I remember still the taste of Dairy Queen
ice cream. We always went to the one on the corner of Bloomfield
and Mt. Prospect Avenues. That creamy, sugary, delicious, pumped
ice cream elevated me several inches right off the pavement. It
was just magic what they could with that stuff.
And as you leaned inside that little window waiting for your order,
that delightful cold air would just flow out and nip at your skin.
It was like placing an order inside a refrigerator.
Just think about those steamy Newark summer nights, you know the
kind.......when the air was so heavy you could see blue haze. Maybe
some heat lightning or honest to goodness thunder would be rumbling
out a warning every now and then. That's when you headed for the
cold stuff at the local Dairy Queen to grab a little evening comfort.
This was rather important because when you got back home there
weren't any window air conditioners, just a few room fans and maybe
a big exhaust fan somewhere in the living room or dining room for
the whole house.
I simply adored those flavored toppings you could get on the cones....cherry,
chocolate, and butterscotch. As soon as that warm air hit those
stiff coatings, they would crack like an earthquake and out the
ice cream would begin to ooze. That's when you put your "licker"
into overdrive and made like the family dog.
Speaking of dogs, how many of you also took the dog along for
a cold treat? C'mon, don't be bashful, raise your hand. Hey, they
were part of the family.
Mom loved a cup of ice cream with some strawberry or pineapple
topping. Dad could go either way with a cone or a large cup. Mom
liked the sprinkles or jimmies too. And at DQ there were the round
wafer cones, not the traditional pointed sugar cones. One advantage
with the sugar cones was you could suck the ice cream through the
point of the cone if the ice cream melted through.
Dad would also stop by the local luncheonette on those hot days
and bring home some ice cream surprises like sundaes and or hard
packed quarts of the delicious stuff. I remember those maple walnut
sundaes quite well. Made you want to lick the container!
Or how about those Saturday or Sunday nights when Mom toasted
up some waffles and put a brick of ice cream between them and you
nibbled at the treat while staying up late to watch a special TV
show or enjoy a visit from your cousins.
My Dad and I used to go ga-ga for those half orange, half vanilla
cream-sicles. Remember those? I still love that combination today.
How about fudge-sicles, Eskimo Pies, Dixie Cups, and the ubiquitous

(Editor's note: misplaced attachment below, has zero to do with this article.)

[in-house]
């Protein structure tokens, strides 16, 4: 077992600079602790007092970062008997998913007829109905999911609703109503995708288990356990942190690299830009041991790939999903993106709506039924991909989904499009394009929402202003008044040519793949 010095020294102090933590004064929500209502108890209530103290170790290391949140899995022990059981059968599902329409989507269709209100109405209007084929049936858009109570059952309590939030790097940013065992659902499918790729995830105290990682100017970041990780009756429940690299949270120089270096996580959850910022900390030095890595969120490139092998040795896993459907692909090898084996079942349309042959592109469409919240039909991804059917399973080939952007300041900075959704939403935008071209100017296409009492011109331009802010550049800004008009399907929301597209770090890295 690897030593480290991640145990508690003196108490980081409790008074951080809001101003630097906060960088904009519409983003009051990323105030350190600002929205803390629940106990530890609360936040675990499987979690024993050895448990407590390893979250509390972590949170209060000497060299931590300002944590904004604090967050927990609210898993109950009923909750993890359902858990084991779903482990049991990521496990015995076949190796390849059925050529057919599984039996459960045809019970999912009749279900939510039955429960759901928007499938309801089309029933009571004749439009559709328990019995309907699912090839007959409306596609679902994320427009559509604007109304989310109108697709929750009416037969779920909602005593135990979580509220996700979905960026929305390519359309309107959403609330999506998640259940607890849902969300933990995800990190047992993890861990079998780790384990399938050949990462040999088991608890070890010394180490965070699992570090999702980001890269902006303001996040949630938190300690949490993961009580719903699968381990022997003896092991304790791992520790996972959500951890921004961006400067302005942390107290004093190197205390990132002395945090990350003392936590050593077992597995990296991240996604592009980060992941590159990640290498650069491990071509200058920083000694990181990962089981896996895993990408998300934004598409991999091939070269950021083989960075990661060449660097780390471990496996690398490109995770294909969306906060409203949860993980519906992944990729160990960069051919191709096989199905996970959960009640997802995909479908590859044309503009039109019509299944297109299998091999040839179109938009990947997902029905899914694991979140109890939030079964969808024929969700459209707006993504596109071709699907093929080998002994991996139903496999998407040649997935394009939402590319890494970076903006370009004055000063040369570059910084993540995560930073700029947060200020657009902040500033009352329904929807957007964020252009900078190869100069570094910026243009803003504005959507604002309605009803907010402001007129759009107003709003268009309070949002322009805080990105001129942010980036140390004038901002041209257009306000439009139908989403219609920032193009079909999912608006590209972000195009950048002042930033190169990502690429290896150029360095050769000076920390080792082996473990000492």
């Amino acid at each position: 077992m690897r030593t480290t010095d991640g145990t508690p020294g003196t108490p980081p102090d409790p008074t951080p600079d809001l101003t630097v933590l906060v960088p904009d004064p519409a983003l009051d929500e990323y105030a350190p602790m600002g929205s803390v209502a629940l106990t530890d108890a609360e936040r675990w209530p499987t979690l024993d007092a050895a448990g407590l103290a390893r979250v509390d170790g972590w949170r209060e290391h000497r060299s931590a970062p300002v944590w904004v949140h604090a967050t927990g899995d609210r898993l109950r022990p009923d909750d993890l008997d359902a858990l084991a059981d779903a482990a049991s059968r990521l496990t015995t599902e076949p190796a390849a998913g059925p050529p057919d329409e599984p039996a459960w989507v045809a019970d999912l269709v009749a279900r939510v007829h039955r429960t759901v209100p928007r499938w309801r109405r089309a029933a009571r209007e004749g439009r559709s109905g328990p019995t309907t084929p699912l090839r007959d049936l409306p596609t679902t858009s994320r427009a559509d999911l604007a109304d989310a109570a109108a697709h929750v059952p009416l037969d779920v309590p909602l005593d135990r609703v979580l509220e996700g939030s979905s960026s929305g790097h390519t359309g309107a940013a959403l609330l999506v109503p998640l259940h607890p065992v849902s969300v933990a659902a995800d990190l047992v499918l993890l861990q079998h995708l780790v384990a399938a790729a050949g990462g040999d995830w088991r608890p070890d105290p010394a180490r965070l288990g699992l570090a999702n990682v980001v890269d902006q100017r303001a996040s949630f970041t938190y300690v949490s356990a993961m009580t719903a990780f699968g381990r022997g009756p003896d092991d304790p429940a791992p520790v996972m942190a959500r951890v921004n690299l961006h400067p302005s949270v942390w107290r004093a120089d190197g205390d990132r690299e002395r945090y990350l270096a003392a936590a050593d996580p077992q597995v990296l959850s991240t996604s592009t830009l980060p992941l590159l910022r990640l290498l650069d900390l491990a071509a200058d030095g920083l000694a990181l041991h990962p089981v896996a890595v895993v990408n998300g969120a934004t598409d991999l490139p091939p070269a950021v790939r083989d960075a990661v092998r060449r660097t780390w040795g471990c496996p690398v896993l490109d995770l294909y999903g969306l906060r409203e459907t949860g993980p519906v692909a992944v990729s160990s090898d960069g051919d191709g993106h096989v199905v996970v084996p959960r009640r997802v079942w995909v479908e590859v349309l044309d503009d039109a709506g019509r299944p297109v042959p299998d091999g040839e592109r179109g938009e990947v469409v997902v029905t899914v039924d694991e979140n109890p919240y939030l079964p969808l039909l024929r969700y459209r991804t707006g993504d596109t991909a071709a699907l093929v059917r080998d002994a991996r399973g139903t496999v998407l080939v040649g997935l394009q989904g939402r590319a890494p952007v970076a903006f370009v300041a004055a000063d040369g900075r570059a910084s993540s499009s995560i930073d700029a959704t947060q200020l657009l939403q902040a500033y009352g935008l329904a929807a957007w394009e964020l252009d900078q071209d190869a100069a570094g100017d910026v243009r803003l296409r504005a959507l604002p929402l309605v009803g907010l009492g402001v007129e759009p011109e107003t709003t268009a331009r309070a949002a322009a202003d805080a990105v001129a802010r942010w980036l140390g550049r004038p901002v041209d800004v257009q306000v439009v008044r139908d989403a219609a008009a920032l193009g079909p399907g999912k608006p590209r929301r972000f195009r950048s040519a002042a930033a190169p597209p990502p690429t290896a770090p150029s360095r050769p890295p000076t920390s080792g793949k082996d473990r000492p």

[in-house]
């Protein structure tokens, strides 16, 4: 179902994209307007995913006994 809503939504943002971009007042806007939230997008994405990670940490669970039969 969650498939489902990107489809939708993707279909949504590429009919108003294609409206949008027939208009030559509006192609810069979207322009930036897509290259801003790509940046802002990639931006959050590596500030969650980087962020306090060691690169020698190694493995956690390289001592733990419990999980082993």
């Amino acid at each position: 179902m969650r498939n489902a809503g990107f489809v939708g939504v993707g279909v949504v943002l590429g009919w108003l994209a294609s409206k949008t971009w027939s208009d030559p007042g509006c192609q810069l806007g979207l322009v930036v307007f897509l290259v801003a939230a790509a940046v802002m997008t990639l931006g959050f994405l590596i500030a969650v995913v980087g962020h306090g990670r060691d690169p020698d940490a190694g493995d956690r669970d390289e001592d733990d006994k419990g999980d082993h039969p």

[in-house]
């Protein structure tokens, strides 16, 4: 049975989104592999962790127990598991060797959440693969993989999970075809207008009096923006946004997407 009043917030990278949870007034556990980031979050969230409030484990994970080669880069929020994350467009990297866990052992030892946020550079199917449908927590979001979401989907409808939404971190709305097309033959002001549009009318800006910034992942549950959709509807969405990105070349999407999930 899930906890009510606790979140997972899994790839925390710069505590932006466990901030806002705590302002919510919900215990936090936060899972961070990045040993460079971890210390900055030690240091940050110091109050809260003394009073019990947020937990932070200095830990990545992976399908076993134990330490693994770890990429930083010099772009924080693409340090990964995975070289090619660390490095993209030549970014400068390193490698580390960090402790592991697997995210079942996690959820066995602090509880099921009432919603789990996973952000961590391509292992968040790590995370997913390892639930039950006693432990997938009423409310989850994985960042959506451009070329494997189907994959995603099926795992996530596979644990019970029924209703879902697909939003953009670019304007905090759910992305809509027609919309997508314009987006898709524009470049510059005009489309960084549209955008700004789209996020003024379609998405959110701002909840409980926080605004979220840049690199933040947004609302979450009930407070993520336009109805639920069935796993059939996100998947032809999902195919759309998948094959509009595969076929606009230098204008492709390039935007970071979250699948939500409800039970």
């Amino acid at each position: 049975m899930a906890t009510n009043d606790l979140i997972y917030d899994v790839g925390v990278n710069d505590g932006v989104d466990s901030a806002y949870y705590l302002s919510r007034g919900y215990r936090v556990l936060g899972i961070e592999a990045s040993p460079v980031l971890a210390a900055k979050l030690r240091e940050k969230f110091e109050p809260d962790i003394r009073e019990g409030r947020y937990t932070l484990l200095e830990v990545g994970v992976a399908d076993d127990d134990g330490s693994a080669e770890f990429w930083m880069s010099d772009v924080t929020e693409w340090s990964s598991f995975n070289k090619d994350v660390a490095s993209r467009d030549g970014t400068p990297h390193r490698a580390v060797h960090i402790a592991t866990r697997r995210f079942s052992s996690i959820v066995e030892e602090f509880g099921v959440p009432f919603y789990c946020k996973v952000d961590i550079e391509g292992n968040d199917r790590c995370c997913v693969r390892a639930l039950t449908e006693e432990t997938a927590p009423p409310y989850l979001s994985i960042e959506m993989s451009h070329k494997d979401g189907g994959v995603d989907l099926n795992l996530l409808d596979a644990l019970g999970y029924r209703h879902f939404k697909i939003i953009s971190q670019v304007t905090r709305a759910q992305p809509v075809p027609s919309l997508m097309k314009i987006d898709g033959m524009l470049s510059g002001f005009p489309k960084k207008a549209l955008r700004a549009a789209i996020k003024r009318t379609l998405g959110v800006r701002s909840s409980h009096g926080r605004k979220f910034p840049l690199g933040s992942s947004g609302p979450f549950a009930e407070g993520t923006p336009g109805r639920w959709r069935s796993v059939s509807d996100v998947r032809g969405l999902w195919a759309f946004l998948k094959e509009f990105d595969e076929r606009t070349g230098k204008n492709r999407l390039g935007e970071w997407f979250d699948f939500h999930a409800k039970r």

nickel double ice pops? My favorite ice pop flavors were grape,
root beer, blueberry, and cherry. How that paper wrapping stuck
to the ice. All these treats were there at the local corner store,
or from the ice cream vendors who roamed the streets. All you had
to do was listen for the bells they rang on the truck. And lest
I forget, there was lemon ice too, my favorite being Ting-a-Ling's,
the world's best in my opinion.
How many of you out there actually turned the crank of an old-fashioned
ice cream maker? Was it worth the effort?
Sometimes, we would head out to O’Dowd’s ice cream
place up in Pine Brook for a sit down dessert treat. Remember how
rural looking old Pine Brook seemed way back when? It’s all
built up now with stores, commercial building, and houses and condos
everywhere. Our daughter lives up that way. I remember the big tent
auctions they would hold there every Sunday. We would do a little
flea market shopping and then hit O’Dowd’s.
And then there was Bond’s in Montclair, home of the Awful,
Awful ice cream milk shake challenge. Those folks knew how to pack
a dish full of ice cream. Both O’Dowd’s and Bonds are
However, most of the times we enjoyed a Sunday outing, we seemed
to end up at Applegate’s Dairy Farms in Upper Montclair for
a smorgasbord of original home flavors. On hot summer nights, my
wife and I still enjoy a tasty cold treat, reminiscing in the same
parking lot. Just a few years ago, my niece Sarah “scooped
her way through college” working there.
How I remember those steamy Newark summer nights licking ice cream
and thinking how great we had it. I still cannot resist stopping
at the few remaining Dairy Queens I find along the roads. Spotted
one up on Route 10, out in Randolph. Mama and me will be hitting
the joint as soon as it warms up. We both love the cold stuff.
Ice cream, what an invention! By the way, the ice cream cone was
invented in New Jersey.